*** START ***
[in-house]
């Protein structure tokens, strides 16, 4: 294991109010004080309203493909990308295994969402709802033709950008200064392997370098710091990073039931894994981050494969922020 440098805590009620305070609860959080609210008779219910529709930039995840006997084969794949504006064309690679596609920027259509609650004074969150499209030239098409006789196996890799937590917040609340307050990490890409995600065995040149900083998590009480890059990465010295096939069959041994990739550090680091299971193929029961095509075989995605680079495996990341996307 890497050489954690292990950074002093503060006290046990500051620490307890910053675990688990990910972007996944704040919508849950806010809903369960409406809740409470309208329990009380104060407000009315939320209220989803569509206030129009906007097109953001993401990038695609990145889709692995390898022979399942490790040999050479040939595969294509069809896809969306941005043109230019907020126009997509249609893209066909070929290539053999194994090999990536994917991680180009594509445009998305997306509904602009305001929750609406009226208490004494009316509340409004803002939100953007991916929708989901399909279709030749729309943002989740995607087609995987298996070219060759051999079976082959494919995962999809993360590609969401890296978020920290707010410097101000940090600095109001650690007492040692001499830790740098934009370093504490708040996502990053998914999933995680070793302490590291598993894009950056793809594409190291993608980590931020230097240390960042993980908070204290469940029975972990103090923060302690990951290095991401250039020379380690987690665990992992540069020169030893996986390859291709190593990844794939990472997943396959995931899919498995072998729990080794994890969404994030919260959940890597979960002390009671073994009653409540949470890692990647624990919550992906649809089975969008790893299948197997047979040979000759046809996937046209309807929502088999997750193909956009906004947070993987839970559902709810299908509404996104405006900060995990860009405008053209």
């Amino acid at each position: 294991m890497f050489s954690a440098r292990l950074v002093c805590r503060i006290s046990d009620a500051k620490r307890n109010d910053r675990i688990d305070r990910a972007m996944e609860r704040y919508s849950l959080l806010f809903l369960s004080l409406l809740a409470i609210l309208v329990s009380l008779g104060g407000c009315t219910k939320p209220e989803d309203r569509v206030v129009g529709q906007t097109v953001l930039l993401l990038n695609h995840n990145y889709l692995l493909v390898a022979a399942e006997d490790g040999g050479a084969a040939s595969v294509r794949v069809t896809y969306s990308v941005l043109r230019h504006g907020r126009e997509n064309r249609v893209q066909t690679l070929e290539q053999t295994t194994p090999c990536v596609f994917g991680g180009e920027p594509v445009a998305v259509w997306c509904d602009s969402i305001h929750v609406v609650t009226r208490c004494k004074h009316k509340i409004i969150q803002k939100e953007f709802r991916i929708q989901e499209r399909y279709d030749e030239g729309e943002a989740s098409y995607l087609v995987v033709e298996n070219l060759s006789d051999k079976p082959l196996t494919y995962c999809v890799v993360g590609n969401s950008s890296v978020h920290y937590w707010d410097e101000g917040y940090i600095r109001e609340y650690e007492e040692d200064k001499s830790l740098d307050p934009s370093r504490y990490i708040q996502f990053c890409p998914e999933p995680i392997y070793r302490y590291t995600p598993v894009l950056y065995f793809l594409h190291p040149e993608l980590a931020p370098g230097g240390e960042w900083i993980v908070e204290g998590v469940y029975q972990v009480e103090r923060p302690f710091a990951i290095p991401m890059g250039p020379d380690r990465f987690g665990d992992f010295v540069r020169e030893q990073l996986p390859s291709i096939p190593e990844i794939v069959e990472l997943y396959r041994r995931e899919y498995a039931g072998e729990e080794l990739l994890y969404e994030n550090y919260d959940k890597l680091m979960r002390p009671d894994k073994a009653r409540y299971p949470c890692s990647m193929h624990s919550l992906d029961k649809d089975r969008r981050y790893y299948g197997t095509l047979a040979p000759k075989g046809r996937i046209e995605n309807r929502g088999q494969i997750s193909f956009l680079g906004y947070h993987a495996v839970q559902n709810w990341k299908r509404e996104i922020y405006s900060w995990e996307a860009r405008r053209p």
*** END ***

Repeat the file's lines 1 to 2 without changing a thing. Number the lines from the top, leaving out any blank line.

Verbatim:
[in-house]
């Protein structure tokens, strides 16, 4: 294991109010004080309203493909990308295994969402709802033709950008200064392997370098710091990073039931894994981050494969922020 440098805590009620305070609860959080609210008779219910529709930039995840006997084969794949504006064309690679596609920027259509609650004074969150499209030239098409006789196996890799937590917040609340307050990490890409995600065995040149900083998590009480890059990465010295096939069959041994990739550090680091299971193929029961095509075989995605680079495996990341996307 890497050489954690292990950074002093503060006290046990500051620490307890910053675990688990990910972007996944704040919508849950806010809903369960409406809740409470309208329990009380104060407000009315939320209220989803569509206030129009906007097109953001993401990038695609990145889709692995390898022979399942490790040999050479040939595969294509069809896809969306941005043109230019907020126009997509249609893209066909070929290539053999194994090999990536994917991680180009594509445009998305997306509904602009305001929750609406009226208490004494009316509340409004803002939100953007991916929708989901399909279709030749729309943002989740995607087609995987298996070219060759051999079976082959494919995962999809993360590609969401890296978020920290707010410097101000940090600095109001650690007492040692001499830790740098934009370093504490708040996502990053998914999933995680070793302490590291598993894009950056793809594409190291993608980590931020230097240390960042993980908070204290469940029975972990103090923060302690990951290095991401250039020379380690987690665990992992540069020169030893996986390859291709190593990844794939990472997943396959995931899919498995072998729990080794994890969404994030919260959940890597979960002390009671073994009653409540949470890692990647624990919550992906649809089975969008790893299948197997047979040979000759046809996937046209309807929502088999997750193909956009906004947070993987839970559902709810299908509404996104405006900060995990860009405008053209």